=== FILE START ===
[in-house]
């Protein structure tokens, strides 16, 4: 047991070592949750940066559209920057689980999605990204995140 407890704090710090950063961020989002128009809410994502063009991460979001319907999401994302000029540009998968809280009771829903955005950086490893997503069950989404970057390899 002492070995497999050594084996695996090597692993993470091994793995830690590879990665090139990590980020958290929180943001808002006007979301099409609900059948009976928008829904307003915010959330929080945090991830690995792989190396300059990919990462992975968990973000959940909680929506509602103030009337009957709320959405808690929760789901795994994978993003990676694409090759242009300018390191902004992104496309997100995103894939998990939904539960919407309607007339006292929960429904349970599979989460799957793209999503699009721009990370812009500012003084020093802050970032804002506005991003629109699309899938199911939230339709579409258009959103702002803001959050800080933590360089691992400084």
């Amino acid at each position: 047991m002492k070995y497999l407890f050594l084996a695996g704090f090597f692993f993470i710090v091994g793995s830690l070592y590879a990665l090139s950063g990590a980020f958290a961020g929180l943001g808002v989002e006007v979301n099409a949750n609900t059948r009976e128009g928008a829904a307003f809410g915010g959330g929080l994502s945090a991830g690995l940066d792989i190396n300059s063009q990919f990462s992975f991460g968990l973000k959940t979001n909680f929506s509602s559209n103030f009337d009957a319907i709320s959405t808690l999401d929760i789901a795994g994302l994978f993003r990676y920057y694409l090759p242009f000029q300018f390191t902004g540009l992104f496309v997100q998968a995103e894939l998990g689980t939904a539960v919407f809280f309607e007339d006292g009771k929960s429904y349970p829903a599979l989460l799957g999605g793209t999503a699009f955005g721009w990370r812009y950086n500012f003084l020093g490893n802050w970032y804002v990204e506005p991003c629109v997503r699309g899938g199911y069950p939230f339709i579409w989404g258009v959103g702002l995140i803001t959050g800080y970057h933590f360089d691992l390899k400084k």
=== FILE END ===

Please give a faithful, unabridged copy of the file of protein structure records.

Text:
[in-house]
């Protein structure tokens, strides 16, 4: 047991070592949750940066559209920057689980999605990204995140 407890704090710090950063961020989002128009809410994502063009991460979001319907999401994302000029540009998968809280009771829903955005950086490893997503069950989404970057390899 002492070995497999050594084996695996090597692993993470091994793995830690590879990665090139990590980020958290929180943001808002006007979301099409609900059948009976928008829904307003915010959330929080945090991830690995792989190396300059990919990462992975968990973000959940909680929506509602103030009337009957709320959405808690929760789901795994994978993003990676694409090759242009300018390191902004992104496309997100995103894939998990939904539960919407309607007339006292929960429904349970599979989460799957793209999503699009721009990370812009500012003084020093802050970032804002506005991003629109699309899938199911939230339709579409258009959103702002803001959050800080933590360089691992400084």
């Amino acid at each position: 047991m002492k070995y497999l407890f050594l084996a695996g704090f090597f692993f993470i710090v091994g793995s830690l070592y590879a990665l090139s950063g990590a980020f958290a961020g929180l943001g808002v989002e006007v979301n099409a949750n609900t059948r009976e128009g928008a829904a307003f809410g915010g959330g929080l994502s945090a991830g690995l940066d792989i190396n300059s063009q990919f990462s992975f991460g968990l973000k959940t979001n909680f929506s509602s559209n103030f009337d009957a319907i709320s959405t808690l999401d929760i789901a795994g994302l994978f993003r990676y920057y694409l090759p242009f000029q300018f390191t902004g540009l992104f496309v997100q998968a995103e894939l998990g689980t939904a539960v919407f809280f309607e007339d006292g009771k929960s429904y349970p829903a599979l989460l799957g999605g793209t999503a699009f955005g721009w990370r812009y950086n500012f003084l020093g490893n802050w970032y804002v990204e506005p991003c629109v997503r699309g899938g199911y069950p939230f339709i579409w989404g258009v959103g702002l995140i803001t959050g800080y970057h933590f360089d691992l390899k400084k």